Monday, December 17, 2007

Eid is coming, the sheep are getting fat

Eid falls on Friday 21 December, and Fez is buzzing with activity. Lumen has been out and about, aided and abetted by Tom Fakler (who took the photos), to see what's going on.

If you want a really nice sheep, pop off to the tents in the carparks at Acima or Marjane (the supermarkets) where there's a wide choice. You'll need to know how to check its teeth and prod it about a bit to make sure it's good quality. This year a live sheep will cost you Dh41 per kilo, which just goes to prove that inflation isn't very high in Morocco. Three years ago, it was Dh35 per kilo. Mind you, a sheep must weigh at least 40kg, so that's a minimum of Dh1640; rather more than the average Christmas turkey, and very expensive for many families. But in this culture of helping your neighbour, no-one will go hungry, every family will get their sheep, even if they share with relatives. And some wealthy people will buy a hundred or two sheep and give them away.

Then you've got to get your sheep home. You can put it in the back of your car, hire a honda (small van), share a large van with other people (and sheep), or simply tie a piece of rope round its neck and walk it home. If you do use a honda, there are plenty of men with carossas (carts) waiting at the taxi ranks to help you and your animal home.

Once you've got the sheep up on the roof of your house (as good a place as any to keep it), you'll need to feed it for its few remaining days. There are lots of people sitting around in the medina with a load of wheat that they separate into piles of grain and piles of chaff. The supermarkets and the medina stalls are full of barbecuing equipment; skewers, grids, charcoal and very sharp axes and knives. If you already have a knife, it's probably got a bit blunt since last year, so have it sharpened by the knife-grinder who's pedalling his whetstone on the corner of the street.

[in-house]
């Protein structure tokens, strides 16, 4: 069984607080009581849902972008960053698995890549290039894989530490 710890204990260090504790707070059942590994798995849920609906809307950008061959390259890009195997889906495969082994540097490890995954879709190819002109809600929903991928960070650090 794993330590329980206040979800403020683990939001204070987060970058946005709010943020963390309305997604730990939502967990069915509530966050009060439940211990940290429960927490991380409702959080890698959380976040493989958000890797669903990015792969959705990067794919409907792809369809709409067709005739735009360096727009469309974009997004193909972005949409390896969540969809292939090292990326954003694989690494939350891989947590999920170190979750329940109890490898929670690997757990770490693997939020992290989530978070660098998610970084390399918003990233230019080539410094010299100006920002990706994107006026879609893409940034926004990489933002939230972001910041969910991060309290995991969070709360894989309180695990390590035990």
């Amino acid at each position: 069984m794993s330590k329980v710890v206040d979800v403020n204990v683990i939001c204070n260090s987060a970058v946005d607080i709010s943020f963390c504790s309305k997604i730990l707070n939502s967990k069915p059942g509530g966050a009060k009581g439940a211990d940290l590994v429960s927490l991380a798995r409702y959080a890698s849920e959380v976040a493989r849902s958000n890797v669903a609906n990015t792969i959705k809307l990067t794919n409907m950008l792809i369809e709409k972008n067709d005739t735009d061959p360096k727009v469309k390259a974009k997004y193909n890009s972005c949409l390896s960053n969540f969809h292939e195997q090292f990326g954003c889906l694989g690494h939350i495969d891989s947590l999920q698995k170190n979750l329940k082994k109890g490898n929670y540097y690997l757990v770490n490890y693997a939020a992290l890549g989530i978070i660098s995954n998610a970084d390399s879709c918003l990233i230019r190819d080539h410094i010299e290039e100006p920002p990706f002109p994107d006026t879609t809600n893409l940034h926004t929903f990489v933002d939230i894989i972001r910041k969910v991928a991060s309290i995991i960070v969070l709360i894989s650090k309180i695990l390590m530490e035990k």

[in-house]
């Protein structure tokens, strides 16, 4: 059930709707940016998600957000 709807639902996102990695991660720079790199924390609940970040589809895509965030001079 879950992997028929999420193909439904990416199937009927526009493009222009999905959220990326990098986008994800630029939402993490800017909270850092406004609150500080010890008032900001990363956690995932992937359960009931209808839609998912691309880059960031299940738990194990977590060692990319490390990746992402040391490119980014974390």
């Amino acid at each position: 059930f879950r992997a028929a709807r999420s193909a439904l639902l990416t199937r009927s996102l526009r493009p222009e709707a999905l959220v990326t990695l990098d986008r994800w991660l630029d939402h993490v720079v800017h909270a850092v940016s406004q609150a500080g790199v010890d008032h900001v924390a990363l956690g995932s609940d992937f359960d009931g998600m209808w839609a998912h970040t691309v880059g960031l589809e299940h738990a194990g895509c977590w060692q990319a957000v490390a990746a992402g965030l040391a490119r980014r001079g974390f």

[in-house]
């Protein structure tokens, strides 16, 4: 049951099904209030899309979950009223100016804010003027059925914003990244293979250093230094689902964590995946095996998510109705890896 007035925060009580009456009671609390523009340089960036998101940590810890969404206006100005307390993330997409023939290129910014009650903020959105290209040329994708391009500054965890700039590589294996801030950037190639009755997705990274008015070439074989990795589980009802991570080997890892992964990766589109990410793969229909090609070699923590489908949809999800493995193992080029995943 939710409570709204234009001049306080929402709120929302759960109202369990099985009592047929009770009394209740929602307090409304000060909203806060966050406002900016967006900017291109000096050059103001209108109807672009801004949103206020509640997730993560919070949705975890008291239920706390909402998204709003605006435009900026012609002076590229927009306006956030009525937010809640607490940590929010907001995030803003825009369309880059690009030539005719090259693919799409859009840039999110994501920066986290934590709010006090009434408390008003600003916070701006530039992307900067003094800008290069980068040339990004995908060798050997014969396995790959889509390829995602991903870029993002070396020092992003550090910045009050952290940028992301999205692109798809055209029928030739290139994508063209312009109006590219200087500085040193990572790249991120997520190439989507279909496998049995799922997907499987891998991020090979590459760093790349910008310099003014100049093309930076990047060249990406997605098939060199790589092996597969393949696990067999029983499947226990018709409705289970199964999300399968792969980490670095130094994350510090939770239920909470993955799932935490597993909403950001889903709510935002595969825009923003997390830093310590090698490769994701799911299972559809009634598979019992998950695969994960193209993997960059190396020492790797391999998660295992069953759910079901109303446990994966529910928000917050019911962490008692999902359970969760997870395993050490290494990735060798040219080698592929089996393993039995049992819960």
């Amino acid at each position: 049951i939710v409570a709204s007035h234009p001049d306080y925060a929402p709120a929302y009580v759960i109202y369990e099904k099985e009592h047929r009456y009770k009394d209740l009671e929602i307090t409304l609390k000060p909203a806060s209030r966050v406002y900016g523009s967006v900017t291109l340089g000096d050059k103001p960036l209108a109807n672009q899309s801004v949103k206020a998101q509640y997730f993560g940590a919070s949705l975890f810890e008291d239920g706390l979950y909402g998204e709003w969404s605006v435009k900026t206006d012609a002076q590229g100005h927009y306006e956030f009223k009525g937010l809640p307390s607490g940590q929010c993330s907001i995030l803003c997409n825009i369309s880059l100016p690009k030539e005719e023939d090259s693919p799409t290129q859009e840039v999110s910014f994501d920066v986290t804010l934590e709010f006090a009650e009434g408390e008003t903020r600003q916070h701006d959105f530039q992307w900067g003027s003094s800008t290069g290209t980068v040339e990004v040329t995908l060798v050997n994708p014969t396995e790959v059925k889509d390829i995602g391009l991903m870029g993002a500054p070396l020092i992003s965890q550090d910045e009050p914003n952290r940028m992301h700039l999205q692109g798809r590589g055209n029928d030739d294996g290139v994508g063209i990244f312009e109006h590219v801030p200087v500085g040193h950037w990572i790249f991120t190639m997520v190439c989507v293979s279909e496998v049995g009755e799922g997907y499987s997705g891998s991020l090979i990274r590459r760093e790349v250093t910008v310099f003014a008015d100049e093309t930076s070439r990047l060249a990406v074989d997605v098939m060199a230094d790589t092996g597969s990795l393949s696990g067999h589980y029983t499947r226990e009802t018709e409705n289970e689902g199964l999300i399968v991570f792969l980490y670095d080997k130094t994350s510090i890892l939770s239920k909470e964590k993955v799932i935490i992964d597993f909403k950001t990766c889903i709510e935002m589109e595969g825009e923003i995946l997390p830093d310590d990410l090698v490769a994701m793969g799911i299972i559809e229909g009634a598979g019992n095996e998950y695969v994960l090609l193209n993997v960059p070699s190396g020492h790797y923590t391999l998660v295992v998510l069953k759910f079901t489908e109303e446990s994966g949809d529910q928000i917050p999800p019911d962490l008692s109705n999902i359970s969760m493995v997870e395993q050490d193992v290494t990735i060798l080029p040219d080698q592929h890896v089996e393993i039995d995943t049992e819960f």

wheat and hay for sale for feeding your sheep

Marjane (the big supermarket on the edge of town) is full of people stocking up for the occasion, and there are special offers on new fridges, stoves, washing machines and microwaves.

Everybody wants new things for Eid, new clothes, new pots, new plates and new teapots. It's a bit chaotic in the supermarkets, especially when the husbands are the ones driving the trolleys.
And everyone wants money too. If you're having some work done on your house, for example, the workers will make sure they turn up before Eid so that you can pay them. It's time to give the domestic worker a bonus or a kilo of good quality dates and some chocolates or clothes for her children. And the children are very excited about their howli (sheep) and feel sorry for those who don't have one.

Come Friday, the family will gather to watch father slaughter the sheep after the call to prayer (and after the King has killed two sheep - one for his country and one for his family), and then the medina streets will be thick with smoke from barbecuing sheep's heads, entrails will be hung out to dry on the washing lines, and everyone will be tucking into sheep's stomachs (they're eaten first). On the second day, other parts of the animal will be eaten. It's a great family occasion - children get presents of money, everyone wears new clothes and visits their relatives.

Eid Mubarak Said!

you'll need charcoal for the barbecue



Anonymous said...

35 to 41 dirhams, over three years, is a rate of inflation of almost 6%. That is quite high. Inflation in the UK is currently 2.1%.

Kenn, Rabat

Anonymous said...

We arrived from the UK early on the 21st, and Fez was like a ghost town - when we had a few days on a whitle-stop tour of Morocco last summer it was jumping. But over the next few days it woke up more and more, until it was back to its usual busy, energetic, exciting self. Lovely place, Fez, we had a fantastic week there, and will definitely be back...